Even as Twitter continues its hunt for a new CEO, Twitter co-founder and board member Evan Williams says that Twitter has more-or-less finally figured out what it really is: a realtime news platform.
This identity opens up a whole new future for the company, Williams explained on stage at the Fortune Brainstorm Tech conference in Aspen, Colorado.
“Early on we didn’t know what Twitter was. We thought it was a social network, some people called it micro blogging,” he said.
But today Williams sees it as “a real time information network”, adding that “news is what Twitter excels at.”
No matter the topic, Twitter is “guaranteed to have all the info you’re looking for, first hand reports, rumours, links to stories as soon as they are published. All that is there.”
Having said that, he says that Twitter knows the company needs to develop better tools to organise and find that information. “It’s hard to find exactly what you’re looking for. I agree that needs to be better.”
Williams also suggested that it was time for Twitter to look for new ways to connect with software developers and to take another stab at making Twitter a platform. Twitter famously went to war with developers several years ago when it restricted developers’ access to the API that allowed developers to grab Twitter data for their own use.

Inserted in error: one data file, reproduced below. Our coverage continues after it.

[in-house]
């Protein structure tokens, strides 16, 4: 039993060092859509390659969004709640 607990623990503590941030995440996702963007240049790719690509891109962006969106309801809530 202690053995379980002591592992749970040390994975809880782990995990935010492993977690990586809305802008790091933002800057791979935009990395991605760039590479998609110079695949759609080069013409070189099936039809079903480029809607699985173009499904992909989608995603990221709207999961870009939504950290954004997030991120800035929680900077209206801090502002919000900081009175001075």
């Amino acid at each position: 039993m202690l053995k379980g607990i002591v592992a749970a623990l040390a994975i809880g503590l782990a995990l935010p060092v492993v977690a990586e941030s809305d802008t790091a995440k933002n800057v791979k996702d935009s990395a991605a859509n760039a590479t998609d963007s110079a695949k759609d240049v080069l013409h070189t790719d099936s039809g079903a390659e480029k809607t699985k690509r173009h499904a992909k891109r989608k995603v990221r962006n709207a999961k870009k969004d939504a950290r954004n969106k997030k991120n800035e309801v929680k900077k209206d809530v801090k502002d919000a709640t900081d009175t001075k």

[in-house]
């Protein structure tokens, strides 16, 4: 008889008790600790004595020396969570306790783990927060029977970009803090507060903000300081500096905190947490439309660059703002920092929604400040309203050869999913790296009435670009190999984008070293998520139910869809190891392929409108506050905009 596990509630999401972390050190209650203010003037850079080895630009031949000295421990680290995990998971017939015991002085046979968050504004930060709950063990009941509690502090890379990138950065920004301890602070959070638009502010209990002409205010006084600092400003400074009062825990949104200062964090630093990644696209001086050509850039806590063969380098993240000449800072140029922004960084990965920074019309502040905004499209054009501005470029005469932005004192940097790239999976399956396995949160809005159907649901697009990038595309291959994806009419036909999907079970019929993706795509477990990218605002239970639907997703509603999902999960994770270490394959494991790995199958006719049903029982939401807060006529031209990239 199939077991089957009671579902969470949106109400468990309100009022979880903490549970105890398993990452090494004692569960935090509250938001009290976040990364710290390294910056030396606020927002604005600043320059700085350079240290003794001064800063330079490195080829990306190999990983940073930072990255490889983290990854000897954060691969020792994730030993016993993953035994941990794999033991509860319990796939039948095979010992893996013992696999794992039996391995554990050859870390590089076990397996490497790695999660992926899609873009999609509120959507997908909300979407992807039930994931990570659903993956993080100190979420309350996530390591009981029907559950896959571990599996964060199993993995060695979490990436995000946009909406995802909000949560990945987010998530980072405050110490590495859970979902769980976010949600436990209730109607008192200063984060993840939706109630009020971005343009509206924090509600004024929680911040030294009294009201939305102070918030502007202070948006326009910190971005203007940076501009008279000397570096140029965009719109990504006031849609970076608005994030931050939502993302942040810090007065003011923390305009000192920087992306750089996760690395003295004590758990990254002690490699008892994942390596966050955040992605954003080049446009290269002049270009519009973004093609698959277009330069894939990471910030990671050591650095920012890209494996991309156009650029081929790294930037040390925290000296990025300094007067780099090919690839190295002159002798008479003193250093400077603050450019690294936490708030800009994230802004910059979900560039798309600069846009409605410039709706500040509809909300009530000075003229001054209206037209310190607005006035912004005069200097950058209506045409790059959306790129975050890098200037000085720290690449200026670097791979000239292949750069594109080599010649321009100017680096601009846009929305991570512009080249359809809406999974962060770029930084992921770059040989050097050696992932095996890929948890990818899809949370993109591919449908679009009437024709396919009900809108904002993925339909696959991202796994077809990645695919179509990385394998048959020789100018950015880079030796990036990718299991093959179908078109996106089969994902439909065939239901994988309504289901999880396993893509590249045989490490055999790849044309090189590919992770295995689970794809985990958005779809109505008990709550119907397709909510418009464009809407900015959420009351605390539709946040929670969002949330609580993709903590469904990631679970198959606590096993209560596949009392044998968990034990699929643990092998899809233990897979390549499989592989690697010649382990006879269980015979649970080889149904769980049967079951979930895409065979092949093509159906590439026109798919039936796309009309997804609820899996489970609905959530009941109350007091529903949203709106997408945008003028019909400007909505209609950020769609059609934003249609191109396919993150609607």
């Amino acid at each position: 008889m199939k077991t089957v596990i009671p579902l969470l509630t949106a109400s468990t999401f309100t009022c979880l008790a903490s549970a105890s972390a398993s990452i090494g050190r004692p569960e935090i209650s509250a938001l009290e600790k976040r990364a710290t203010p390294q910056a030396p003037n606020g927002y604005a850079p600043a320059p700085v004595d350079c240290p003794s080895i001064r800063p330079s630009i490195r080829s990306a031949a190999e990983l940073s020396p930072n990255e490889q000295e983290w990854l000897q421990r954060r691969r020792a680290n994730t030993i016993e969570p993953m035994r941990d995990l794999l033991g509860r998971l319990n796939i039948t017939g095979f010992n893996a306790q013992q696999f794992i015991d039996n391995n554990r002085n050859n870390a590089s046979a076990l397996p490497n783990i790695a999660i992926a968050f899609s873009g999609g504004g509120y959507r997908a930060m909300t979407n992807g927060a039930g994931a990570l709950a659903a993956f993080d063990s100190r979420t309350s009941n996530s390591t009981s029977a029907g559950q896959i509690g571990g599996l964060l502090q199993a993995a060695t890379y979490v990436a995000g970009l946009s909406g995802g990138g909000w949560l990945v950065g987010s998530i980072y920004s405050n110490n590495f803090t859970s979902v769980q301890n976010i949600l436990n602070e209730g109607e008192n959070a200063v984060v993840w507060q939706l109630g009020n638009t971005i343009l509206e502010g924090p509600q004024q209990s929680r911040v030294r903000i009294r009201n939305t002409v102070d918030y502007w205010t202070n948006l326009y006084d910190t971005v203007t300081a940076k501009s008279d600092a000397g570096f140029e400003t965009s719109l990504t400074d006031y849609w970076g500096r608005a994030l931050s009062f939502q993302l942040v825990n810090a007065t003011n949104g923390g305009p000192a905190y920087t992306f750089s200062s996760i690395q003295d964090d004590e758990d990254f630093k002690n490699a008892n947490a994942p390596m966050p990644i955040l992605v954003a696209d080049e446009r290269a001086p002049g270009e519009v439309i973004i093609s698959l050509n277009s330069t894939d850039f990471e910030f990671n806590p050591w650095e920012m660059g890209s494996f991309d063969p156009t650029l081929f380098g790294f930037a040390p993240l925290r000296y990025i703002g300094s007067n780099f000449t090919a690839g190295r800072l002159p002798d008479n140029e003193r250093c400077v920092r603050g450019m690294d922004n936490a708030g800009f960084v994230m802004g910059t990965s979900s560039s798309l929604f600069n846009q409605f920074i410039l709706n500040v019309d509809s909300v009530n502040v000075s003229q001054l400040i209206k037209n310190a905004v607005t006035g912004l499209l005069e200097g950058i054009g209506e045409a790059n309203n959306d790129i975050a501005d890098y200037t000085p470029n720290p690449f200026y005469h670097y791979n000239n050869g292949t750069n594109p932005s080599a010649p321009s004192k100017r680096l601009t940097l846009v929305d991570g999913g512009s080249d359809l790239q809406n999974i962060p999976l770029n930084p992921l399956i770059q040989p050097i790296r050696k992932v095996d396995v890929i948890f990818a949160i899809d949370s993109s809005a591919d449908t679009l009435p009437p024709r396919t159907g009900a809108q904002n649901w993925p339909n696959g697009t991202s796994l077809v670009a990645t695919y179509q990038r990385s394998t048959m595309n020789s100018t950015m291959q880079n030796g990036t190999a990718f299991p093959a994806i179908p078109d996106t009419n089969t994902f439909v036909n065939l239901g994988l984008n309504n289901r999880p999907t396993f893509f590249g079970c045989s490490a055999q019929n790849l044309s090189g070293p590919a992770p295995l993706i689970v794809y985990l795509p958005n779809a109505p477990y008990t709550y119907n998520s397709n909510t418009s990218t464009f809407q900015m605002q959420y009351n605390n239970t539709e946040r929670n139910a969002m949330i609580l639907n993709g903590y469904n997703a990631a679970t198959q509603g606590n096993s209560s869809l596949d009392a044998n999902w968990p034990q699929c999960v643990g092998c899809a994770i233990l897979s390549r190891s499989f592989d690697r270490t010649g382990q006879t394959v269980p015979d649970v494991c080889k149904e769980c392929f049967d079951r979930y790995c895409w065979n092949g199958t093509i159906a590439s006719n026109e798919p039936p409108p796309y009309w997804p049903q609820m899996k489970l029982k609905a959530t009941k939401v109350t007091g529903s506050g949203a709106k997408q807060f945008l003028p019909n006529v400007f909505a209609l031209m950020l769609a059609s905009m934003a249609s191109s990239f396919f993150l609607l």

The API was, “One of our strategic errors we had to wind down over time,” Evans explained. “It wasn’t a win/win for developers, users and the company.”
But Twitter needs to do something to bring developers back, he suggested. “Twitter should be more of a platform than it is,” he said, hinting that this is exactly what Twitter is working on now, not waiting for a permanent CEO.
“There are a lot of things going on. New products, new source of revenue,” he says. When pressed on what those new revenue streams looked like, he says. “I’ve already said too much.”
Business is “really solid”
One complaint you can’t make about the company, in his opinion, is its financials.
Twitter got pounded by investors in April when it reported a disappointing quarter and revenue projections below what the Street wanted to hear, amidst long-standing handwriting over Twitter’s direction and its innovation or lack of it.
Shortly afterward, in June, the company’s embattled CEO Dick Costolo resigned.
That was Costolo’s own choice, Williams told the crowd.
Williams, who is on the Twitter board’s CEO search committee, wouldn’t say much about the progress of the CEO search when asked about it.
But he defended the company’s financial performance.
“Twitter’s revenue stream is pretty good. I wouldn’t say we haven’t figured that out. The business is really solid,” he said. “But we have so much potential with the new products we could develop.”
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